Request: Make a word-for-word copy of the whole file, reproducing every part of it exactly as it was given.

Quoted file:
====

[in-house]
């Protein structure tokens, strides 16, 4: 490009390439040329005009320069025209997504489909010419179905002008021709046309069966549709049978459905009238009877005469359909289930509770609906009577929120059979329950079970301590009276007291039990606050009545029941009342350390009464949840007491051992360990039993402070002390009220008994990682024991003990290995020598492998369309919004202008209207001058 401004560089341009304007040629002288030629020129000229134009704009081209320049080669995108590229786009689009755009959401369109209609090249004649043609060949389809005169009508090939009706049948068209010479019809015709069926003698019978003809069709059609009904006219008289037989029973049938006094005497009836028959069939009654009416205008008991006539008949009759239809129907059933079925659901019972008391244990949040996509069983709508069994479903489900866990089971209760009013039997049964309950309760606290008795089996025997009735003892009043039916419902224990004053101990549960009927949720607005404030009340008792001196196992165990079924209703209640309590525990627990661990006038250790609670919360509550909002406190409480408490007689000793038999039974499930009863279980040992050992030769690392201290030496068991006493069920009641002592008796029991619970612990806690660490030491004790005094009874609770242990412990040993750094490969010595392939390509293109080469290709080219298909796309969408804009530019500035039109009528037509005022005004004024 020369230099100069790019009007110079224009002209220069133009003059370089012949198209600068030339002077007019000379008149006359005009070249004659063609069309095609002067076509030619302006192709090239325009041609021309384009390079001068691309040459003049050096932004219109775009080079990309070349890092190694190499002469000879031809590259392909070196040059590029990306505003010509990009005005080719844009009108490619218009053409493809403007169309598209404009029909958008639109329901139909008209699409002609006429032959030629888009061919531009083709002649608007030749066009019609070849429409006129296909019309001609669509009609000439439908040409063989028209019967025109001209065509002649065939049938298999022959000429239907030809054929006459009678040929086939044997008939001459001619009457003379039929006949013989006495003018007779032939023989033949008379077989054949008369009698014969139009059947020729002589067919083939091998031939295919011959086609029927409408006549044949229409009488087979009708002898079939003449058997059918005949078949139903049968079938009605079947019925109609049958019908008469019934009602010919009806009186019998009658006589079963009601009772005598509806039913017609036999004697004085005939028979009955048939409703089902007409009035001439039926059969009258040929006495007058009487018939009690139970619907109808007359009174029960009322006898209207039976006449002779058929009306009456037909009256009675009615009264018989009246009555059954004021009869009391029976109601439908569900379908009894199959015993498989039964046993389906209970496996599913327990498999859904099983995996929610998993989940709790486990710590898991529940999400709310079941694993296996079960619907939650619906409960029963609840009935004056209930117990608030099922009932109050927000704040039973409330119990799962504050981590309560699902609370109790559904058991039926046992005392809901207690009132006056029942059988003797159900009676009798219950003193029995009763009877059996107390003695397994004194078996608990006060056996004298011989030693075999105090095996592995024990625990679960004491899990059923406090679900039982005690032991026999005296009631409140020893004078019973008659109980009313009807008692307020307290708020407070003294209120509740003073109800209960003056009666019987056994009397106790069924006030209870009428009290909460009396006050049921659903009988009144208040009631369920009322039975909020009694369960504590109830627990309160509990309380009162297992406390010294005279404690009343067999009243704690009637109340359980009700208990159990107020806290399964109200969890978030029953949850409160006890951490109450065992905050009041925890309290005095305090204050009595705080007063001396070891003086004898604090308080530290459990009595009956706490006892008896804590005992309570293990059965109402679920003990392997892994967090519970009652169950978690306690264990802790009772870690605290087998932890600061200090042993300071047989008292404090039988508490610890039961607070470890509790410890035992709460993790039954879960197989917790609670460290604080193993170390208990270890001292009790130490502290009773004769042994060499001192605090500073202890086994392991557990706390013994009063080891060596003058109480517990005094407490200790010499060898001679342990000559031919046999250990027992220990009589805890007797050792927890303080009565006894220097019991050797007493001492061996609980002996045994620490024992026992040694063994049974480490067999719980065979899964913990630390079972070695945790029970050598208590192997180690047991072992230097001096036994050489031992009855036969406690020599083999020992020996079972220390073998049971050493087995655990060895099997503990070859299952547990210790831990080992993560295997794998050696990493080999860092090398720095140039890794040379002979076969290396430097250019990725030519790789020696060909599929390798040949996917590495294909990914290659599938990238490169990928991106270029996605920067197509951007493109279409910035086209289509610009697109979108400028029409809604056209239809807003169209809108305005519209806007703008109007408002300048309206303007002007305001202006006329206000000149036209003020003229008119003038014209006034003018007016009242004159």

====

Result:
[in-house]
């Protein structure tokens, strides 16, 4: 490009390439040329005009320069025209997504489909010419179905002008021709046309069966549709049978459905009238009877005469359909289930509770609906009577929120059979329950079970301590009276007291039990606050009545029941009342350390009464949840007491051992360990039993402070002390009220008994990682024991003990290995020598492998369309919004202008209207001058 401004560089341009304007040629002288030629020129000229134009704009081209320049080669995108590229786009689009755009959401369109209609090249004649043609060949389809005169009508090939009706049948068209010479019809015709069926003698019978003809069709059609009904006219008289037989029973049938006094005497009836028959069939009654009416205008008991006539008949009759239809129907059933079925659901019972008391244990949040996509069983709508069994479903489900866990089971209760009013039997049964309950309760606290008795089996025997009735003892009043039916419902224990004053101990549960009927949720607005404030009340008792001196196992165990079924209703209640309590525990627990661990006038250790609670919360509550909002406190409480408490007689000793038999039974499930009863279980040992050992030769690392201290030496068991006493069920009641002592008796029991619970612990806690660490030491004790005094009874609770242990412990040993750094490969010595392939390509293109080469290709080219298909796309969408804009530019500035039109009528037509005022005004004024 020369230099100069790019009007110079224009002209220069133009003059370089012949198209600068030339002077007019000379008149006359005009070249004659063609069309095609002067076509030619302006192709090239325009041609021309384009390079001068691309040459003049050096932004219109775009080079990309070349890092190694190499002469000879031809590259392909070196040059590029990306505003010509990009005005080719844009009108490619218009053409493809403007169309598209404009029909958008639109329901139909008209699409002609006429032959030629888009061919531009083709002649608007030749066009019609070849429409006129296909019309001609669509009609000439439908040409063989028209019967025109001209065509002649065939049938298999022959000429239907030809054929006459009678040929086939044997008939001459001619009457003379039929006949013989006495003018007779032939023989033949008379077989054949008369009698014969139009059947020729002589067919083939091998031939295919011959086609029927409408006549044949229409009488087979009708002898079939003449058997059918005949078949139903049968079938009605079947019925109609049958019908008469019934009602010919009806009186019998009658006589079963009601009772005598509806039913017609036999004697004085005939028979009955048939409703089902007409009035001439039926059969009258040929006495007058009487018939009690139970619907109808007359009174029960009322006898209207039976006449002779058929009306009456037909009256009675009615009264018989009246009555059954004021009869009391029976109601439908569900379908009894199959015993498989039964046993389906209970496996599913327990498999859904099983995996929610998993989940709790486990710590898991529940999400709310079941694993296996079960619907939650619906409960029963609840009935004056209930117990608030099922009932109050927000704040039973409330119990799962504050981590309560699902609370109790559904058991039926046992005392809901207690009132006056029942059988003797159900009676009798219950003193029995009763009877059996107390003695397994004194078996608990006060056996004298011989030693075999105090095996592995024990625990679960004491899990059923406090679900039982005690032991026999005296009631409140020893004078019973008659109980009313009807008692307020307290708020407070003294209120509740003073109800209960003056009666019987056994009397106790069924006030209870009428009290909460009396006050049921659903009988009144208040009631369920009322039975909020009694369960504590109830627990309160509990309380009162297992406390010294005279404690009343067999009243704690009637109340359980009700208990159990107020806290399964109200969890978030029953949850409160006890951490109450065992905050009041925890309290005095305090204050009595705080007063001396070891003086004898604090308080530290459990009595009956706490006892008896804590005992309570293990059965109402679920003990392997892994967090519970009652169950978690306690264990802790009772870690605290087998932890600061200090042993300071047989008292404090039988508490610890039961607070470890509790410890035992709460993790039954879960197989917790609670460290604080193993170390208990270890001292009790130490502290009773004769042994060499001192605090500073202890086994392991557990706390013994009063080891060596003058109480517990005094407490200790010499060898001679342990000559031919046999250990027992220990009589805890007797050792927890303080009565006894220097019991050797007493001492061996609980002996045994620490024992026992040694063994049974480490067999719980065979899964913990630390079972070695945790029970050598208590192997180690047991072992230097001096036994050489031992009855036969406690020599083999020992020996079972220390073998049971050493087995655990060895099997503990070859299952547990210790831990080992993560295997794998050696990493080999860092090398720095140039890794040379002979076969290396430097250019990725030519790789020696060909599929390798040949996917590495294909990914290659599938990238490169990928991106270029996605920067197509951007493109279409910035086209289509610009697109979108400028029409809604056209239809807003169209809108305005519209806007703008109007408002300048309206303007002007305001202006006329206000000149036209003020003229008119003038014209006034003018007016009242004159």